Terms Used In Kansas Statutes 75-6103

  • Damages: Money paid by defendants to successful plaintiffs in civil cases to compensate the plaintiffs for their injuries.
  • Jurisdiction: (1) The legal authority of a court to hear and decide a case. Concurrent jurisdiction exists when two courts have simultaneous responsibility for the same case. (2) The geographic area over which the court has authority to decide cases.
  • State: when applied to the different parts of the United States, includes the District of Columbia and the territories. See Kansas Statutes 77-201
  • Tort: A civil wrong or breach of a duty to another person, as outlined by law. A very common tort is negligent operation of a motor vehicle that results in property damage and personal injury in an automobile accident.

(a) Subject to the limitations of this act, each governmental entity shall be liable for damages caused by the negligent or wrongful act or omission of any of its employees while acting within the scope of their employment under circumstances where the governmental entity, if a private person, would be liable under the laws of this state.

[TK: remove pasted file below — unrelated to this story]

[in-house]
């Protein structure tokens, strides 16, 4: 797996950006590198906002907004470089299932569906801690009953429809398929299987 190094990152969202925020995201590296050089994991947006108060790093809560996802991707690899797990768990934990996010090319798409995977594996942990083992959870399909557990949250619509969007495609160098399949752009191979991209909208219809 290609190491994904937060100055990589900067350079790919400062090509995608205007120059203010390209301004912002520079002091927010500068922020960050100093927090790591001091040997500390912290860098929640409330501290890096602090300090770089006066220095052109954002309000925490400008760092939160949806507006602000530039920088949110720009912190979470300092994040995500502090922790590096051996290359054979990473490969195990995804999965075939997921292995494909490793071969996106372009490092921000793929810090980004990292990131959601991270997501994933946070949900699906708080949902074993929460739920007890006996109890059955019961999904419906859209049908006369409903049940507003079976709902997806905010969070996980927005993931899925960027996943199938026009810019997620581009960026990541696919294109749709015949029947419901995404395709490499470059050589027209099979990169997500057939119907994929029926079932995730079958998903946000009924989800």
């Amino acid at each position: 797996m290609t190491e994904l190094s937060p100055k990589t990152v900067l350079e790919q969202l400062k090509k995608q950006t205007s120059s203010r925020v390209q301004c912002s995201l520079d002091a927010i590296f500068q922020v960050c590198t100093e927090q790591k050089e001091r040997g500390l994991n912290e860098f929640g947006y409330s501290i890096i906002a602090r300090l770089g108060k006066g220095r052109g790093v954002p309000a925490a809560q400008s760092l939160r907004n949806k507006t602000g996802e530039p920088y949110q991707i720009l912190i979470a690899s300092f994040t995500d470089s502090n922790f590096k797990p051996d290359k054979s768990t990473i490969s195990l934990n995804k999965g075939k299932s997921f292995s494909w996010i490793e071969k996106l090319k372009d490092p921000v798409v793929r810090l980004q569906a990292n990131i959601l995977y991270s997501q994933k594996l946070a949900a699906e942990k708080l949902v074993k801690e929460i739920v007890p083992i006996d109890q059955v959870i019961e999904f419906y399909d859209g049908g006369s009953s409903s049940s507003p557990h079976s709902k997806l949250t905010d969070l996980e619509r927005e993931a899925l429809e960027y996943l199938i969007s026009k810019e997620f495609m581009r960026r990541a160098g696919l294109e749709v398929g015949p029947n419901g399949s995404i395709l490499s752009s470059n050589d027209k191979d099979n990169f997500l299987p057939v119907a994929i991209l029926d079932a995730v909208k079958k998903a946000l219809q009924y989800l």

(b) (1) Except as otherwise provided in this act, either the code of civil procedure or, subject to subsection (b)(2), the code of civil procedure for limited actions shall be applicable to actions within the scope of this act. Actions for claims within the scope of the Kansas tort claims act brought under the code of civil procedure for limited actions are subject to the limitations provided in K.S.A. 61-2802, and amendments thereto.

(2) Actions within the scope of the Kansas tort claims act may not be brought under the small claims procedure act. Notwithstanding any provision of the small claims procedure act to the contrary, if a small claims action is within the scope of the Kansas tort claims act, a lawyer may appear in such small claims action on behalf of any governmental entity, officer or employee for the sole purpose of filing, briefing and arguing a motion to dismiss for lack of jurisdiction.